Football and cheer are the sports with the most participants during the fall season. This year, there are 50 cheerleaders within the high school program, and there are 43 football players on varsity. The football and cheer teams are connected through football and cheer buddies. Each player is paired with someone in their grade from the other team. Each Friday, buddies exchange small gifts like candy, snacks or drinks to show support to the other. One unique thing about this tradition is that it is organized by the players, not the coaches or the school. Freshmen and sophomores are paired randomly, while juniors and seniors can submit buddy requests.

“I really like that we have football buddies. Mine are Brady Miltenburger and Landen Capetillo,” Runyon said. “It’s fun to have someone show a little appreciation and support for me on game days. Even though I know, we’re assigned to each other. It still means a lot whenever they give me something like a note or a snack.”

The varsity volleyball team has a unique tradition of what they call “kidnapping” their new teammates. When someone new joins the team, returning players pick them up from their house, blindfold them, and drive them somewhere where they are surprised by the rest of the team and congratulated for making varsity. Sophomore Dana Fredrich made varsity her first year.

“I was excited when Gomez told me I made varsity, but I was also pretty nervous because I was new to the school and I was the only freshman on the team,” Fredrich said. “I thought it would be weird since everyone was already so close, but I was wrong. I quickly became friends with the rest of the team since there aren’t many players. All the girls on the team were super welcoming to me.”

The school’s cross country team gets a fair amount of participants each year, however, cross country is an individual-based sport and doesn’t have many team traditions. However, even though they may not have any long standing traditions, doesn’t mean they don’t work as hard as others. During the month of August, Cross Country, like most other sports, began its pre-season. In order for these runners to compete and run the long distances that they do, it is important that they take the time to train their bodies to withstand the strains.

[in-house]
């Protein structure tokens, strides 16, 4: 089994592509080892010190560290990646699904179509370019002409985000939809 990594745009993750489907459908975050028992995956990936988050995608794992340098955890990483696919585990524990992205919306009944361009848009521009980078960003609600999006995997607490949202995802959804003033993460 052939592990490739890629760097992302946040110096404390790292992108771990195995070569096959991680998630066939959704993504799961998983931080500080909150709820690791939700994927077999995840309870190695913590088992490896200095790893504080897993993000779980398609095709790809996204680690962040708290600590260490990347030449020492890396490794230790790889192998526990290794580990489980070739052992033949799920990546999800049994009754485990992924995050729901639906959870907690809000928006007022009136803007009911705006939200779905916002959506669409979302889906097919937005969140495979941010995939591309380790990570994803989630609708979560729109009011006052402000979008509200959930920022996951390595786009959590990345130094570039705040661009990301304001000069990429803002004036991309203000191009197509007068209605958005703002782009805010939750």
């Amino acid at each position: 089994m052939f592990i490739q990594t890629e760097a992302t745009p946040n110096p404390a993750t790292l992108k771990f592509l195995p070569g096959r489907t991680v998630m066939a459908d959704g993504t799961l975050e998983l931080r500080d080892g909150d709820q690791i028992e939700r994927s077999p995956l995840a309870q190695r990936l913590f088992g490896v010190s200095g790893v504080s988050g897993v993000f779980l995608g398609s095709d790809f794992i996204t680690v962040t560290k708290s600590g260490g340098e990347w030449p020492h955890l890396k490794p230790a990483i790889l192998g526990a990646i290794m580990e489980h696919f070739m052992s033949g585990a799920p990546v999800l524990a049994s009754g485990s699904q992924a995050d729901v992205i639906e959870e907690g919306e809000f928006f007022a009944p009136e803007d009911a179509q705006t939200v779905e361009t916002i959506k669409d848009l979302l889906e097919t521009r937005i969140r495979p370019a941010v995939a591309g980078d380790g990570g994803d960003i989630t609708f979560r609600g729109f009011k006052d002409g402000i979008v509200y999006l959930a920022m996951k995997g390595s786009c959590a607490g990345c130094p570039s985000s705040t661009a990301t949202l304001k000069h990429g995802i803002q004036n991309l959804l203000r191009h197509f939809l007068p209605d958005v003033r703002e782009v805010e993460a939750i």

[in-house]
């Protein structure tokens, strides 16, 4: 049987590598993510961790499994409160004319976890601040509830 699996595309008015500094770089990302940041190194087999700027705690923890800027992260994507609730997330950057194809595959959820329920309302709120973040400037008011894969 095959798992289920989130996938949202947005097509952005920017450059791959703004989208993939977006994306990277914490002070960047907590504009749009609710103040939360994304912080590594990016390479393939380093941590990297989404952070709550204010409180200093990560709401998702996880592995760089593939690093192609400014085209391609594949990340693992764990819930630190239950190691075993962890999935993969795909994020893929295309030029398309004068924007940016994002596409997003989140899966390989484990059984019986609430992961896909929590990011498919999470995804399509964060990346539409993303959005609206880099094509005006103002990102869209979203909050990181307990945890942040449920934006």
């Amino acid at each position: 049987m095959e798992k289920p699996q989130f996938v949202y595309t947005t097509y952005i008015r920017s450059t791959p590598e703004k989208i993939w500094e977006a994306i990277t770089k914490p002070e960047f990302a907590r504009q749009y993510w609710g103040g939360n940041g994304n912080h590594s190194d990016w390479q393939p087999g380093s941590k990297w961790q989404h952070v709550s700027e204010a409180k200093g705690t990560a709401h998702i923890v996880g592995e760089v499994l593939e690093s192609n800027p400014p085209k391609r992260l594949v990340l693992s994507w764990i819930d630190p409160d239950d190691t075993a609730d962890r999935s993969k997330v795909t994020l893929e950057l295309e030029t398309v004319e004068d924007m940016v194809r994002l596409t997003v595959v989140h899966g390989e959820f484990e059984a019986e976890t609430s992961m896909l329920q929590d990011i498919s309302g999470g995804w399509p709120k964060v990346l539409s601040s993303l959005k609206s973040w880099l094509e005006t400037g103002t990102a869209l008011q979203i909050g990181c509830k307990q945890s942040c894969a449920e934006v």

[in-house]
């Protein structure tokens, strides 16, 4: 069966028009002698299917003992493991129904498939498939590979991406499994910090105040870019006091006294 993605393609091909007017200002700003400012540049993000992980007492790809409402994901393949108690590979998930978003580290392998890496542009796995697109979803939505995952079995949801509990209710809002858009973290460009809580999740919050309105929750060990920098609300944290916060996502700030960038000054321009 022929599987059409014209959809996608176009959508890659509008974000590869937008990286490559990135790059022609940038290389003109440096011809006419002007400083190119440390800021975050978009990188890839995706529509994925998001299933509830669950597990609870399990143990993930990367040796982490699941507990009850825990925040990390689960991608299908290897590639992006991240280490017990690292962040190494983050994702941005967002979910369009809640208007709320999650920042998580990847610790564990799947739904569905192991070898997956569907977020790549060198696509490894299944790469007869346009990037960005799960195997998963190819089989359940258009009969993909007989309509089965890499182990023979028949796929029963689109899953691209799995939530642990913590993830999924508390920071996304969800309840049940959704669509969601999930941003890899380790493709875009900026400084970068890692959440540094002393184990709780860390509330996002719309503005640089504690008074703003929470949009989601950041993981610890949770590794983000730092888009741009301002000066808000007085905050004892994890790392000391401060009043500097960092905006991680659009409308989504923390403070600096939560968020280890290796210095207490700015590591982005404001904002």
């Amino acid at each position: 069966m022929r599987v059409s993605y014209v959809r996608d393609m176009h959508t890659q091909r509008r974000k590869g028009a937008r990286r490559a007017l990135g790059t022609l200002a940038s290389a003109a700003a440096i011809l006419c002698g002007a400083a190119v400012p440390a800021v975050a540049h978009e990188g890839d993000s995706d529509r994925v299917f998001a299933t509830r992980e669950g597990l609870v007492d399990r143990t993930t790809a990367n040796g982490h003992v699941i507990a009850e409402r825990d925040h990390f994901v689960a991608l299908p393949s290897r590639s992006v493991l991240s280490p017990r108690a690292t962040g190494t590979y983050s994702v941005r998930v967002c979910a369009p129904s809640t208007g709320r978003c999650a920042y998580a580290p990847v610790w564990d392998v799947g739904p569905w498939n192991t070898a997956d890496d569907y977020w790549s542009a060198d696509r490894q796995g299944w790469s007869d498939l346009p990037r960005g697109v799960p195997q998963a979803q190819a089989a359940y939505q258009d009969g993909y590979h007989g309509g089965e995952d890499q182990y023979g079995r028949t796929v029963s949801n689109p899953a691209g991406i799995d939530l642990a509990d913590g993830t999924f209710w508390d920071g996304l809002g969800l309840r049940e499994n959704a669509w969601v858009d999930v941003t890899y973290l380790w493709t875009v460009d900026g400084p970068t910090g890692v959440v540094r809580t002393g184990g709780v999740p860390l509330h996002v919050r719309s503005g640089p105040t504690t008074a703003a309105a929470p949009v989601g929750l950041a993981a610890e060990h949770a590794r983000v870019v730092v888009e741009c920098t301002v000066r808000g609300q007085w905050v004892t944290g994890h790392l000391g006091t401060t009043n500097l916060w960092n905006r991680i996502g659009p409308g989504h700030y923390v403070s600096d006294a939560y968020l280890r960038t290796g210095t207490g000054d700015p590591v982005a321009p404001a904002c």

As for crew and mountain biking, both teams are relatively new to the school, and neither have any recent or long-standing traditions. Mountain biking was added to the school’s list of sports only a few years ago, and didn’t gain much popularity when it was started. This year, however, their numbers doubled from years past.

Field hockey is another of the school’s more popular sports; this year, the program has __ girls participating. Junior Varsity coach Laila Kharaat brings many of her traditions to her team as the coach. At the beginning of practices, the players participate in a meditation to visualize their victory and help them gain confidence to play better and more aggressively. Sophomore Kate Kornman, who is new to field hockey this year, plays on the JV team.

“I didn’t know this was a thing until I made the team and we had our first practice,” Kornman said. “She tells us this is her method of helping us get better in a more relaxed and calm way. I think it has definitely helped with my confidence during games. I also feel more connected to my teammates around me afterwards”

Most ongoing traditions in fall sports are connected by the principles of teamwork and bonding. Each of the players agreed that one of the most important aspects of being part of a team is being connected in some way, which is what keeps these traditions going each year.